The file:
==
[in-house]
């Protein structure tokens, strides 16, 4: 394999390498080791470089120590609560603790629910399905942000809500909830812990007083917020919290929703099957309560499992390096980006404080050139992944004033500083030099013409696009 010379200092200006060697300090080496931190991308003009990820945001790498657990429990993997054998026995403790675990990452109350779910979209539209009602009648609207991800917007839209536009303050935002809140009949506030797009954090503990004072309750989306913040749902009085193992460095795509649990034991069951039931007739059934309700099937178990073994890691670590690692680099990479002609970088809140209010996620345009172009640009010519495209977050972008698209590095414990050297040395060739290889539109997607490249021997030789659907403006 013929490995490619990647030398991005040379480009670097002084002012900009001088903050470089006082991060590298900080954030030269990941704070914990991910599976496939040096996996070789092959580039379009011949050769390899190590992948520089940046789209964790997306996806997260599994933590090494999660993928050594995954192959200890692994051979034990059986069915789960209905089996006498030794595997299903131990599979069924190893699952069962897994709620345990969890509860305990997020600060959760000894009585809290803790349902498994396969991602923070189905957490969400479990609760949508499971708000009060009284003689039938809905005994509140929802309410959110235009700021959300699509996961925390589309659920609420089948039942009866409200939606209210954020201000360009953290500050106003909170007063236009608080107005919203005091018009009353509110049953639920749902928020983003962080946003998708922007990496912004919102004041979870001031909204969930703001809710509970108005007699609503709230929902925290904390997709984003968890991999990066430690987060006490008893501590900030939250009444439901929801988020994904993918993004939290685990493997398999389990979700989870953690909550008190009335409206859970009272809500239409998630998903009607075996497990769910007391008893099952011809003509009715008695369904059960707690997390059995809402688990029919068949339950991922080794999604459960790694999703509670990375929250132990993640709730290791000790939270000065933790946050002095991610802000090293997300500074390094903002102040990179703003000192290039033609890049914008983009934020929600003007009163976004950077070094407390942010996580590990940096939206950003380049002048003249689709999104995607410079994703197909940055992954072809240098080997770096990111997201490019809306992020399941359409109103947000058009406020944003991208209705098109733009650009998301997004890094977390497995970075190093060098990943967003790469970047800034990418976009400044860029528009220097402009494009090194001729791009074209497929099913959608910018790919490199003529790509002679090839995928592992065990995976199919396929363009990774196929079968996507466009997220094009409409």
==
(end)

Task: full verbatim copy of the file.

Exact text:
[in-house]
């Protein structure tokens, strides 16, 4: 394999390498080791470089120590609560603790629910399905942000809500909830812990007083917020919290929703099957309560499992390096980006404080050139992944004033500083030099013409696009 010379200092200006060697300090080496931190991308003009990820945001790498657990429990993997054998026995403790675990990452109350779910979209539209009602009648609207991800917007839209536009303050935002809140009949506030797009954090503990004072309750989306913040749902009085193992460095795509649990034991069951039931007739059934309700099937178990073994890691670590690692680099990479002609970088809140209010996620345009172009640009010519495209977050972008698209590095414990050297040395060739290889539109997607490249021997030789659907403006 013929490995490619990647030398991005040379480009670097002084002012900009001088903050470089006082991060590298900080954030030269990941704070914990991910599976496939040096996996070789092959580039379009011949050769390899190590992948520089940046789209964790997306996806997260599994933590090494999660993928050594995954192959200890692994051979034990059986069915789960209905089996006498030794595997299903131990599979069924190893699952069962897994709620345990969890509860305990997020600060959760000894009585809290803790349902498994396969991602923070189905957490969400479990609760949508499971708000009060009284003689039938809905005994509140929802309410959110235009700021959300699509996961925390589309659920609420089948039942009866409200939606209210954020201000360009953290500050106003909170007063236009608080107005919203005091018009009353509110049953639920749902928020983003962080946003998708922007990496912004919102004041979870001031909204969930703001809710509970108005007699609503709230929902925290904390997709984003968890991999990066430690987060006490008893501590900030939250009444439901929801988020994904993918993004939290685990493997398999389990979700989870953690909550008190009335409206859970009272809500239409998630998903009607075996497990769910007391008893099952011809003509009715008695369904059960707690997390059995809402688990029919068949339950991922080794999604459960790694999703509670990375929250132990993640709730290791000790939270000065933790946050002095991610802000090293997300500074390094903002102040990179703003000192290039033609890049914008983009934020929600003007009163976004950077070094407390942010996580590990940096939206950003380049002048003249689709999104995607410079994703197909940055992954072809240098080997770096990111997201490019809306992020399941359409109103947000058009406020944003991208209705098109733009650009998301997004890094977390497995970075190093060098990943967003790469970047800034990418976009400044860029528009220097402009494009090194001729791009074209497929099913959608910018790919490199003529790509002679090839995928592992065990995976199919396929363009990774196929079968996507466009997220094009409409």